violent content: One thug who is after Regina’s money pushes a man against a wall, grabbing his crotch to intimidate and silence him. Joshua gets into fights with several men at different times during the film. Pushing, shoving and hitting result in varying degrees of injury. One final slugfest produces a fair amount of blood on Joshua and his opponent. A man is dragged down a flight of stairs, his head banging on each riser. A woman is killed when she is struck by a car (the camera zooms in on her bloody face). A man is killed when he is pushed from a moving train. A man is poisoned. Another dies of what seems to be a heart attack. An armed standoff includes the taking of a hostage. Wartime flashbacks include bloody depictions of death and injury.
crude or profane language: Two s-words. A couple of mild profanities and exclamatory uses of "My God."
drug and alcohol content: Regina gets drunk on red wine after she finds out her husband is dead. Joshua shares a glass with her while riding in a cab. Regina and Jeanne smoke cigarettes on a couple of occasions (the first time Regina does so, she gags on the smoke). When one of the thugs walks through a train’s smoking car, he begins to wheeze and choke.
conclusion: It’s impossible to remake any well-known and well-liked movie without getting deluged with bushels of rotten tomatoes. The Truth About Charlie is not going to be an exception, especially because its forerunner starred two of America’s all-time favorite actors. "No matter how you slice it, Mark Wahlberg and Thandie Newton are not Hepburn and Grant, two cinematic icons with chemistry galore," wrote CNN’s Paul Clinton. "The kind of spectacularly misconceived enterprise that only a sophisticated cinephile could have perpetrated," said TV Guide. See what I mean? Fetid fruit scattered all over the celluloid. As for myself, my opinion is split. No, Charlie’s not even playing in the same ballpark as Charade. But it does manage to create its own identity. The pacing is energetic and buoyant. The Parisian backdrop seems even more compelling than it did in 1963. And Mark Wahlberg looks pretty spiffy sporting a French accent and a black beret. Tim Robbins is a mere shadow of Walter Matthau (in the role of Bartholomew), but Thandie Newton did a better job than I expected, tracing Hepburn’s petite and talented footsteps. My biggest disappointment with Charlie (beside the fact that it’s injected with considerably more sexual content and gore than its predecessor) is that it takes an already confusing story and makes it unnecessarily oblique. It boasts an intriguing plot, but too many crucial details get buried or discarded in director Jonathan Demme’s reimagination. This is a mystery/romance with very little "moral to the story," so if the twists are too tangled to enjoy, there’s not much room left for raves.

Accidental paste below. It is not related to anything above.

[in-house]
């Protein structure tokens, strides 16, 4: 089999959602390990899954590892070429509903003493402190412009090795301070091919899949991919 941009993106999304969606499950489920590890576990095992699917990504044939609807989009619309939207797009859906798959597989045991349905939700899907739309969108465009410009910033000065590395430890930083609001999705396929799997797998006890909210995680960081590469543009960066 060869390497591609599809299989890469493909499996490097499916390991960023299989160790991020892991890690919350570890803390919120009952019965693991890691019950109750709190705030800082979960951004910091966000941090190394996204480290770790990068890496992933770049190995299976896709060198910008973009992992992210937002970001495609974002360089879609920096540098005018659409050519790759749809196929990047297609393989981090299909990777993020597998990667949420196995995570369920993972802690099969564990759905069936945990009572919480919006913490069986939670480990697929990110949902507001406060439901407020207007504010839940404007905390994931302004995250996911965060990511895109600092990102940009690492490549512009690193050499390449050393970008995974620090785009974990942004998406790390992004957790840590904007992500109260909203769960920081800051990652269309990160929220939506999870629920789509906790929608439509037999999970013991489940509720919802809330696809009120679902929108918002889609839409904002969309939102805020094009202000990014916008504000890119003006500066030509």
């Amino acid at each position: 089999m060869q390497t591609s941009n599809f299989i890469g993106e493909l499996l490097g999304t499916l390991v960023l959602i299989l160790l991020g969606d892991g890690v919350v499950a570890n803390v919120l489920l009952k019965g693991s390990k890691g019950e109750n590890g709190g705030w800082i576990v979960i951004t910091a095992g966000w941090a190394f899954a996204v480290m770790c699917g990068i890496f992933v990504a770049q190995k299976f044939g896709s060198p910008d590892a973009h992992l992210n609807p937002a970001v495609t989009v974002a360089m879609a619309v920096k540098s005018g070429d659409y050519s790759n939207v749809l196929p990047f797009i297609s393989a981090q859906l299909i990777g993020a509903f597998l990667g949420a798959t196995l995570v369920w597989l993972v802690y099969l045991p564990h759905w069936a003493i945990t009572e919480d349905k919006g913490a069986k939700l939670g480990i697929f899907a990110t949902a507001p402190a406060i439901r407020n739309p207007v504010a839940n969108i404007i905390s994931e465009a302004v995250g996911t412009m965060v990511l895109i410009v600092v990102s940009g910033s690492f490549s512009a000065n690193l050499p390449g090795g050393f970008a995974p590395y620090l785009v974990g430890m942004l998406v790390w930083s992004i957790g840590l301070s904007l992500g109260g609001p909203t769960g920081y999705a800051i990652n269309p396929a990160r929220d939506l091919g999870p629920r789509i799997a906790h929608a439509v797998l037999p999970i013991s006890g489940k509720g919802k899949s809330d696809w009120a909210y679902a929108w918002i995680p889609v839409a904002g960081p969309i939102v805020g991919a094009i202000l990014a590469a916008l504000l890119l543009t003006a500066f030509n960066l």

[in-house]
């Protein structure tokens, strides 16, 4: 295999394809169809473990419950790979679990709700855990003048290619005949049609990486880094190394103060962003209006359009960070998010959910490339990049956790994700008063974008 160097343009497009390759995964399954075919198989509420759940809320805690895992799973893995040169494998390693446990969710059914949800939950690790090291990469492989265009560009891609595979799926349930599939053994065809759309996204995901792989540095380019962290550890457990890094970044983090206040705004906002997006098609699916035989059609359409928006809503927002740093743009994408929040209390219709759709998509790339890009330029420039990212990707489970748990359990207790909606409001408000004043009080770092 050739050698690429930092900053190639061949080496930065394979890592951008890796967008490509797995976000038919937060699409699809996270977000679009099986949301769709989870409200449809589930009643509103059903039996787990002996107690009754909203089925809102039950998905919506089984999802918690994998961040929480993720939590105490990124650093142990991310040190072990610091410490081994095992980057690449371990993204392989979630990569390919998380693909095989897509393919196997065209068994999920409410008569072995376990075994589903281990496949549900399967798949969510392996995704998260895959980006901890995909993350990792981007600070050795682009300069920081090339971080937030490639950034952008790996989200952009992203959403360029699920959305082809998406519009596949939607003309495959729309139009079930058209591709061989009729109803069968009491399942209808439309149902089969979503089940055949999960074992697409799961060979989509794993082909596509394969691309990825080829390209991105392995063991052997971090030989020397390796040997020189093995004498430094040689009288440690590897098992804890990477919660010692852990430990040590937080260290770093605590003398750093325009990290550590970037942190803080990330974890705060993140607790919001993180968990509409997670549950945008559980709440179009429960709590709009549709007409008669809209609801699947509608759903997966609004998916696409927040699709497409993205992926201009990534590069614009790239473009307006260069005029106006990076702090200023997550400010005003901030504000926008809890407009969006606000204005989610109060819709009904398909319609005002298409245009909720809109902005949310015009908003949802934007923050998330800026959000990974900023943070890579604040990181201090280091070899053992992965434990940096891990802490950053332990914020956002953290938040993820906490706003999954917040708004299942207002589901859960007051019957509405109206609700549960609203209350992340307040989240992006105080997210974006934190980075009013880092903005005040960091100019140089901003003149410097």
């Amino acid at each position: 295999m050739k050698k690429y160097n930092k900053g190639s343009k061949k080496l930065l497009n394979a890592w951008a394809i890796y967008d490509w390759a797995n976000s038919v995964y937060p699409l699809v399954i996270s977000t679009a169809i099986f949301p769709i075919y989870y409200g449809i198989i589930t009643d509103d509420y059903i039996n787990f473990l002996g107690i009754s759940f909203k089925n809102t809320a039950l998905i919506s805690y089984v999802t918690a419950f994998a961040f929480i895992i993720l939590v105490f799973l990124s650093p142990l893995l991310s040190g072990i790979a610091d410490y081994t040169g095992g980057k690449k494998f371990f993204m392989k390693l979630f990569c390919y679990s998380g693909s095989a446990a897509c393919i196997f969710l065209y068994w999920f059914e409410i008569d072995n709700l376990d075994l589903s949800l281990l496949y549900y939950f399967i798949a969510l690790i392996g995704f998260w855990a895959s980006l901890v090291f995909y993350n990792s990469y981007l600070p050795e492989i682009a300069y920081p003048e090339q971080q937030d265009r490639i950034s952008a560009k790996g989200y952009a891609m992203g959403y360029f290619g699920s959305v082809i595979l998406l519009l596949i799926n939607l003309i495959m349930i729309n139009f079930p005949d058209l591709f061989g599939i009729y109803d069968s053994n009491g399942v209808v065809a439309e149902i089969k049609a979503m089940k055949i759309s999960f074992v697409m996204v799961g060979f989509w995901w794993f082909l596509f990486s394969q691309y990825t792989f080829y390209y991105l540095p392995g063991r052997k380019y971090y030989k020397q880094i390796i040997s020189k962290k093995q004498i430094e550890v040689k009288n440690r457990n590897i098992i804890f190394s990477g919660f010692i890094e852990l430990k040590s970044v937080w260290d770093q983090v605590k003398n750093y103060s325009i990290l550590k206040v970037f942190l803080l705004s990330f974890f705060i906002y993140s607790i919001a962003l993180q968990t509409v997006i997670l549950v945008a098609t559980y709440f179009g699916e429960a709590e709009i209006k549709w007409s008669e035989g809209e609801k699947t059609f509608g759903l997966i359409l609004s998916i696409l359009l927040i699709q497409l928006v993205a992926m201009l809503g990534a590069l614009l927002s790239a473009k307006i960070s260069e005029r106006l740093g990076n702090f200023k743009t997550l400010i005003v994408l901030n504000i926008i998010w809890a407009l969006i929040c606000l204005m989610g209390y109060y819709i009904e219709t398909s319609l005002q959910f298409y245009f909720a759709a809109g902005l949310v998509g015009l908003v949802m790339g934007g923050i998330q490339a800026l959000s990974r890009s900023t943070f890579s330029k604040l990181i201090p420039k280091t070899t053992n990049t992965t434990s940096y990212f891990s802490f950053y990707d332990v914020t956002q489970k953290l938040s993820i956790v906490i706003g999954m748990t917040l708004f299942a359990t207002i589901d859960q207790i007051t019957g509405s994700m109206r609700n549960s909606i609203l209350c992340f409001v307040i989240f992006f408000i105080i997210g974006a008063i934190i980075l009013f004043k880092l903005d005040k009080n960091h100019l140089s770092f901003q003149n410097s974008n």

Crude or Profane Language
Drug and Alcohol Content
Other Negative Elements
Other Belief Systems
Readability Age Range
Thandie Newton as Regina Lambert; Mark Wahlberg as Joshua Peters; Christine Boisson as Commandant Jeanne Dominique; Tim Robbins as Mr. Bartholomew; Stephen Dillane as Charlie